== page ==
Friday, February 9, 2007

The Beginnings!




So I thought I would start our first blog off with the fantastic pictures that Andrew created for our viewing pleasure. First is the aerial view of our land so that those who have been to Fairbanks can get an idea of where it's located. Second is a picture looking down off the road into the land. Lastly is the 3D Photoshop version of our house, created by my very handsome and skilled boyfriend. These are just a taste of what's to come in the following months!

10 comments:

PalmerGirl said...

yeah! a blue roof! can't wait to visit :)

Jess said...

Awesome! More stats please. Acres, South facing?

Chanda & Andy said...

Although we are sad about your decision not to move to Madison, we hope someday we can come up and check out the new pad and have the convenient Great Pizza. Congrats again.

Stump said...

Gail and I love the drawings. I would move the sink so it's not on an outside wall, just thinking that the water supply would be safer from freezing, but it is nice to look out the window while at the sink, and the latter is how our house is. South exposure of the window wall is good. Plants? (How do you put a picutre on a blog like palmergirl?)

Andrew "the hammer" Johnson said...

Jess - the lot slopes to the east but gets south exposure. The big window wall will face mostly east but somewhat south, and there are a couple big windows to the South as well. Gail and Larry - good advice on the sink, although I figure If we really want it there, we can do it like many houses around here where the plumbing is actually in the cabinetry so not in an exterior wall. The main "wet wall" is an interior wall.

Andrew "the hammer" Johnson said...

Stump: Palmergirl has a photo because she has her own blog account through blogger. It's her profile picture.

Heather Gaines said...

Hey you guys, this is fantastic. I am so excited for you and even more excited because I am coming to finish some pre med stuff in the fall! Can we hang out, can we please???? Love you, Heather Gaines

Mary Matthews said...

Amazing to see such planning! My home was a series of spontaneous construction using a bunch of hoolligan valley boys. Expense got out of hand and it all took much longer than I had semi-never planned.
Not one drawing was ever made and I had no idea of what I was doing. I applaud the amount of thought that you and Marcy are putting into the project. When you are finished you will feel as if you deserve a PH.D and you will. Mary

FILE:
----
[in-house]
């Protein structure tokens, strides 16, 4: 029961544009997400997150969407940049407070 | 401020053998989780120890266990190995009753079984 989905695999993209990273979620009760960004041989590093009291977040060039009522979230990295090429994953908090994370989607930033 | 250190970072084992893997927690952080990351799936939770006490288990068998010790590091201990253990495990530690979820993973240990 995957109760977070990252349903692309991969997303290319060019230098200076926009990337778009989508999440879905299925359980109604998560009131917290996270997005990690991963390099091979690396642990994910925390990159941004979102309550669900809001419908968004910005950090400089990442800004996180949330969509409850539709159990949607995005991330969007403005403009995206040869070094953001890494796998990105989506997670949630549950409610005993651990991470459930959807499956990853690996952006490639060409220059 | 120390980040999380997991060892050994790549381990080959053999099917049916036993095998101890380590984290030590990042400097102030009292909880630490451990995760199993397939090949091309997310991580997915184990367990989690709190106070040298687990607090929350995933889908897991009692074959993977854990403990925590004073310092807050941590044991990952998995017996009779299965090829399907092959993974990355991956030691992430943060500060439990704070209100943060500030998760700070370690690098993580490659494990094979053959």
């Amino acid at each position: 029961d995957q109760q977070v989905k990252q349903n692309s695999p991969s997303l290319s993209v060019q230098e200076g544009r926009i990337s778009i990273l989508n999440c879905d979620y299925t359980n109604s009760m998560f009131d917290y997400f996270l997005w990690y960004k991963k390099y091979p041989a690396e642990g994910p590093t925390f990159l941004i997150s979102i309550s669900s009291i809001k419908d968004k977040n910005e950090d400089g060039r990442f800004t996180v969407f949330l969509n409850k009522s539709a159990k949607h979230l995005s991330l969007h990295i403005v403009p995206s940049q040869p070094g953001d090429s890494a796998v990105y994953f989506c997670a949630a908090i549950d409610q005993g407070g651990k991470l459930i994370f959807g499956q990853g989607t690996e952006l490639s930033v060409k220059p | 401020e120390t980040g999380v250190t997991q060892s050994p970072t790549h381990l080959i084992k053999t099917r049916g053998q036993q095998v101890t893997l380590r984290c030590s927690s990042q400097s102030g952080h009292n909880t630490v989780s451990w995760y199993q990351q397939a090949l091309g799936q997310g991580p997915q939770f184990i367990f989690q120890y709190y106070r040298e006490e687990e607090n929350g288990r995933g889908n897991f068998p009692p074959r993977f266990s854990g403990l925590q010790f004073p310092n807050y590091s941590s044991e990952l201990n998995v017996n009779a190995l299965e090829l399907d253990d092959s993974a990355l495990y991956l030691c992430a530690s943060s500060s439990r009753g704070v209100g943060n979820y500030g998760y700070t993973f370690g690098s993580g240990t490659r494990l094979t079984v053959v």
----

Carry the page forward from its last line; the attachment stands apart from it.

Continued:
Deb and Dan said...

Looks good, I have a gas powered welder if you should choose to use metal for your supports. How about adjustable leveling at each point of foundation contact in case of frost heave?

Andrew "the hammer" Johnson said...

Frost heave would mean we designed something wrong, but it's a great idea to use some sort of adjustable connection just in case. If I can get some steel connectors made in your area, I can get them thrown in with someone else's powder coating job for next to nothing, so we don't need stainless steel.

As I understand it, a bank won't loan you money traditionally if your foundation is susceptible to frost.

There are (at least) three ways to protect against frost heave: 1: Bury footing below frost line, 2: build on (or create) non-frost susceptible soils, 3: raise the frost line with insulation.

We'll likely be doing (2) by carefully planning drainage and setting the footings on a bed of well drained gravel. No water=no frost. The gravel is expensive ($30 a yard delivered), but overall the cost is much less than a traditional basement or frost wall foundation. Putting the footings deep for a post foundation means more excavation and adds complexity in cross bracing the posts.

Our garage, however, will likely use a combination of method 2 and 3 in the form of a frost protected shallow foundation, like the Scandinavians have used for decades. It's a monolithic slab like they use in the south, but the perimeter sits on ~2' of gravel, and there is a horizontal skirt of rigid foam insulation that sticks out 2'. The added cost of gravel and insulation is less than the 4-5' frost wall it replaces.